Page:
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Catching up with Andre, Steve and the state of non-motorized transit in the Sault

At the core of changing transportation culture is the question of what method of transportation is most convenient
2021-03-21-WarmWeatherGalleryJH11
This SooToday file photo shows the hub trail in Clergue Park this past spring

The city of Sault Ste. Marie is moving forward with several improvements to the Hub Trail along with updates towards its Active Transit Master Plan. These changes represent a new direction for non-motorized travel in the city.

Working on these improvements is Senior Planner Steve Turco.

Turco told SooToday that the city is working on addressing network gaps: sections of an otherwise accessible trail where it is difficult or dangerous to walk or cycle. This is the case in the trail that goes down Huron Street into Canal Drive.

“This part of the trail system uses a combination of on-road facilities for cyclists, and off-road sidewalks for pedestrians. However, the current configuration of the Huron Street and Bay Street intersection makes the experience challenging for trail users,” he said. 

“To address this, council recently endorsed an alternative alignment.”

These trails will feature multi-use paths.

Long-Term Plans to Encourage Non-Motorized Travel

Beyond individual improvements, the city is also looking to make cultural changes to Saultites’ approach to transit — “to encourage residents of the community to choose walking or cycling or public transit” over driving, says Turco. 

Following other cities in Canada (see, for example, Guelph, Winnipeg, Thunder Bay), the Sault updated the Active Transit Master Plan (ATMP). The 75-page document provides a series of guidelines for an urban design that facilitates non-motorized travel.

“This plan will look at ways to make getting around the city by non-motorized forms of travel, such as cycling and walking more enjoyable, efficient and safe,” said Turco.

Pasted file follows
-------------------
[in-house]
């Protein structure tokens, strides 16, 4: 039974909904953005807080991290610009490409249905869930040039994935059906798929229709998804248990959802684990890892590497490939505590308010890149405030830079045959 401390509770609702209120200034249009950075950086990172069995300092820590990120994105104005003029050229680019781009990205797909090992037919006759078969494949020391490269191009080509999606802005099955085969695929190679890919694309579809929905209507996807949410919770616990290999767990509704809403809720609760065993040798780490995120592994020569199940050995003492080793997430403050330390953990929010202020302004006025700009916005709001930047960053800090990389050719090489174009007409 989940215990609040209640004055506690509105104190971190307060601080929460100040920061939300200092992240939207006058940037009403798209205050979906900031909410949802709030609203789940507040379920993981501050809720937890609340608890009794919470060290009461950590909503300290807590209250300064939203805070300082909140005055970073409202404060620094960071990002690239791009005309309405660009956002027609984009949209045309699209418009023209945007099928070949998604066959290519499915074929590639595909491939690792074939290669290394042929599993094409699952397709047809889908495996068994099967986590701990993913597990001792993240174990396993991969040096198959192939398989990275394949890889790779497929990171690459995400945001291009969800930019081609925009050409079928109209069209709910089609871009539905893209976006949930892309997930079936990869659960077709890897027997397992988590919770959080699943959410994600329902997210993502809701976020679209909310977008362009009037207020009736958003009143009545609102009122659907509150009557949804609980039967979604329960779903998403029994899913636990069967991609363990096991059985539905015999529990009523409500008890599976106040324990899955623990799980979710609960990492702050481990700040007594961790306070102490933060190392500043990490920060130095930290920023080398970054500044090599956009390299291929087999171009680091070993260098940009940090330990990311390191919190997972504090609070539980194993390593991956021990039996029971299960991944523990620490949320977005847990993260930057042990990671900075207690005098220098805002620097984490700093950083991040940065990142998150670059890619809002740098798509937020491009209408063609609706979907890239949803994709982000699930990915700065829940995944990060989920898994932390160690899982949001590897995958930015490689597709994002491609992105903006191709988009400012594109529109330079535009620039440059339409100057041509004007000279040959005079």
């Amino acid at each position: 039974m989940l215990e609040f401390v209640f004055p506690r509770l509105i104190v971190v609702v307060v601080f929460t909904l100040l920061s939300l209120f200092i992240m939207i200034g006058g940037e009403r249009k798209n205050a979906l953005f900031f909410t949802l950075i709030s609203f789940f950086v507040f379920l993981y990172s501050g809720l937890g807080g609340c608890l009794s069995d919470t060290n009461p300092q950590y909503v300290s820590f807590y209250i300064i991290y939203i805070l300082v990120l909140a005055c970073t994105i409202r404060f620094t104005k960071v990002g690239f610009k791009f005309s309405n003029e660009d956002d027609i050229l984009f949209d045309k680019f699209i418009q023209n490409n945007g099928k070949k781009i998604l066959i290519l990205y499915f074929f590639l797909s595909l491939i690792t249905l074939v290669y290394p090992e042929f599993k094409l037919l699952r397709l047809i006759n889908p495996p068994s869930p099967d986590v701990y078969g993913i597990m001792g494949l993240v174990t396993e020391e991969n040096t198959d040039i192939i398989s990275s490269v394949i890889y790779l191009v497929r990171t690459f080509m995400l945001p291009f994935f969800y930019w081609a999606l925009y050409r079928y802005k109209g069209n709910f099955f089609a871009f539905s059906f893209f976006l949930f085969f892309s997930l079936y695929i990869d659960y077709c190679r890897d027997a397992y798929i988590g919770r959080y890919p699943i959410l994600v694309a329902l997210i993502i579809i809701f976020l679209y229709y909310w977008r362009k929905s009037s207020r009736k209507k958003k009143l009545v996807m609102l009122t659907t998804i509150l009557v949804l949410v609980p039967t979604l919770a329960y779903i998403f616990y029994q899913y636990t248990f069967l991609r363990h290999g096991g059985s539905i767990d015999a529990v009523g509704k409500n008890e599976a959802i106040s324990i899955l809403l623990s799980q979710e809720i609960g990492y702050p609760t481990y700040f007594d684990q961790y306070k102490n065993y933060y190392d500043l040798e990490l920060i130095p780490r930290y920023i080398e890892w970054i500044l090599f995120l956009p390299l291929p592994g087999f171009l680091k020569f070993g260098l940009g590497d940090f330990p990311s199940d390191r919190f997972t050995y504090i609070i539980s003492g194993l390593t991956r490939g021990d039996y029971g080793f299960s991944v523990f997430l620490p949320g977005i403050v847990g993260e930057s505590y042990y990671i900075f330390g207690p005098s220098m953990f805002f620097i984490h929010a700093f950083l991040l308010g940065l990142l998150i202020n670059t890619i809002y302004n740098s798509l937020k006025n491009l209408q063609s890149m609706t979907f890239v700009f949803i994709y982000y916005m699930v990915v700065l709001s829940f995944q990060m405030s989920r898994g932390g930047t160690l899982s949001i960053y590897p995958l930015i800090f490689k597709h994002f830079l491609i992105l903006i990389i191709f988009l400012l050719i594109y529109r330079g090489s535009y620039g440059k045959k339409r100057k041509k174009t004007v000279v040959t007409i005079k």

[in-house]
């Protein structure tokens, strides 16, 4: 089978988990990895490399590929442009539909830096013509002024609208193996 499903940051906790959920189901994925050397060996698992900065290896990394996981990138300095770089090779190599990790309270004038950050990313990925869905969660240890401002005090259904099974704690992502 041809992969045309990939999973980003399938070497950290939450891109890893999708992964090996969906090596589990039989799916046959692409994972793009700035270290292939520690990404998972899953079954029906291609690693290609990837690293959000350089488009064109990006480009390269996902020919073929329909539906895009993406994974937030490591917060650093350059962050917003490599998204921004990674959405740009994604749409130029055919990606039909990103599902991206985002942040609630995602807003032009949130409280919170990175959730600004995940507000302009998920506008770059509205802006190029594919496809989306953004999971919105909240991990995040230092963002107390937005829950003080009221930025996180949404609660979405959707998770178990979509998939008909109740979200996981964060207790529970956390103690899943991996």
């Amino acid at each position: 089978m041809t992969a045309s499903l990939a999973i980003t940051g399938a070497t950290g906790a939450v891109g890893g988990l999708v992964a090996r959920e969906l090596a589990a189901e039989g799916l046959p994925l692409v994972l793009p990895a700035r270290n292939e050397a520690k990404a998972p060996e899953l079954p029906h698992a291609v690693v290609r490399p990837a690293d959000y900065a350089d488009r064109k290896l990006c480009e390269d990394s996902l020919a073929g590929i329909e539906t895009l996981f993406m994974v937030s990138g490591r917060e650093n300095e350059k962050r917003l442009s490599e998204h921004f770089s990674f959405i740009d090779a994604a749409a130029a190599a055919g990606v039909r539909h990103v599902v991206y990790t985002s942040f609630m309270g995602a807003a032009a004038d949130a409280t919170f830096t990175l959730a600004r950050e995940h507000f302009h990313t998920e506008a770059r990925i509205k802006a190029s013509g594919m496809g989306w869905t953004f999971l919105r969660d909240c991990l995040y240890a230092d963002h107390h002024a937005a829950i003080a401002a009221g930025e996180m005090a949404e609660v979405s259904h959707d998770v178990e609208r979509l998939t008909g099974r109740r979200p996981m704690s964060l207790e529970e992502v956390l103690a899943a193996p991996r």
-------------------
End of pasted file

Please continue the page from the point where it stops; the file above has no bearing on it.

“Part of making cycling and walking a more attractive option depends on how the city physically grows as well as the form of development.”

Furthermore, “over the last number of years, the city began to embrace the idea of Complete Streets — streets which are designed to accommodate all forms of travel equally. This concept is supported in the city’s updated official plan and how best to implement Complete Streets will be further explored as part of the upcoming Active Transit Master Plan.”

At the core of changing transportation culture is the question of what method of transportation is most convenient. For this, SooToday reached out to the Sault Cycling Club's advocacy director, Andre Riopel.

The Sault Cycling Club is represented on the Sault Trails Advocacy Committee and gives feedback on matters of active transit.

Riopel also sits on the city’s environmental sustainability committee.

“We have a climate issue. We want people to shift to a more environmentally sustainable transportation mode,” he said. “People make choices on travel mode based on level of convenience.” 

He contends that “generally, the majority of people will take the most convenient way [of travelling]. In Sault Ste. Marie, by far, that’s driving. There are lots of roads, very little congestion, lots of free parking everywhere.” 

Beyond simply making infrastructure improvements, Riopel hopes the city will make key changes to Sault Ste. Marie’s design, which will make non-motorized transit the most convenient method.

This project may include making changes to free parking, which he calls an “oxymoron” because the cost of building and maintaining is often hidden.

It has been argued that cities where walking and cycling is the most convenient method of transportation also become more pleasant to drive in due to less congestion and laws that prioritize safety for all.

How we got here

According to Riopel, a committee within city council to provide advice on cycling has existed since the 1980s, when he was president of the cycling club.

“We sat down with city planners and engineers and other parties. And we came up with the cycling master plan," he said. “Over the years, the plan has evolved.”

By the turn of the century, then-Mayor John Roswell had the idea of building a multi-use trail around Carmen’s Way, which was being constructed at the time, going through Fort Creek. 

“I saw an opportunity based on a snow machine map of a circular route around the whole city. And I said, why are we doing a snow machine plan when we could be doing a [year-round] non-motorized trail?”